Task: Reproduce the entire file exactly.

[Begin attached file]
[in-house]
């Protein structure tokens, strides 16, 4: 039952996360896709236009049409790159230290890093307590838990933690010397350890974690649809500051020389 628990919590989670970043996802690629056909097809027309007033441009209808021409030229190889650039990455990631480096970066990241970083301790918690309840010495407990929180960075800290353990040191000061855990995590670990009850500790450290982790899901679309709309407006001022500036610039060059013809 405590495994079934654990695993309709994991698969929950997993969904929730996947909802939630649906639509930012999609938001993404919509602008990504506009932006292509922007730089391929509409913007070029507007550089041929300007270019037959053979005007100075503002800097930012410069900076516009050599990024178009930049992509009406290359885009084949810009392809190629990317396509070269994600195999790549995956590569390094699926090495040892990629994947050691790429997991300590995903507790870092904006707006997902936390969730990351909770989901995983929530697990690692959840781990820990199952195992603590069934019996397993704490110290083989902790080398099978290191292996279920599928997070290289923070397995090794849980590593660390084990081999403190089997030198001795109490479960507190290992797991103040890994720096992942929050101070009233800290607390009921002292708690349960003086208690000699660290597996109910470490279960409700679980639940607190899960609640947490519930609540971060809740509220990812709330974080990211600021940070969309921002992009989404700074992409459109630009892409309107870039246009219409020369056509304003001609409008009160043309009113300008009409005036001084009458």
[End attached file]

[in-house]
């Protein structure tokens, strides 16, 4: 039952996360896709236009049409790159230290890093307590838990933690010397350890974690649809500051020389 628990919590989670970043996802690629056909097809027309007033441009209808021409030229190889650039990455990631480096970066990241970083301790918690309840010495407990929180960075800290353990040191000061855990995590670990009850500790450290982790899901679309709309407006001022500036610039060059013809 405590495994079934654990695993309709994991698969929950997993969904929730996947909802939630649906639509930012999609938001993404919509602008990504506009932006292509922007730089391929509409913007070029507007550089041929300007270019037959053979005007100075503002800097930012410069900076516009050599990024178009930049992509009406290359885009084949810009392809190629990317396509070269994600195999790549995956590569390094699926090495040892990629994947050691790429997991300590995903507790870092904006707006997902936390969730990351909770989901995983929530697990690692959840781990820990199952195992603590069934019996397993704490110290083989902790080398099978290191292996279920599928997070290289923070397995090794849980590593660390084990081999403190089997030198001795109490479960507190290992797991103040890994720096992942929050101070009233800290607390009921002292708690349960003086208690000699660290597996109910470490279960409700679980639940607190899960609640947490519930609540971060809740509220990812709330974080990211600021940070969309921002992009989404700074992409459109630009892409309107870039246009219409020369056509304003001609409008009160043309009113300008009409005036001084009458």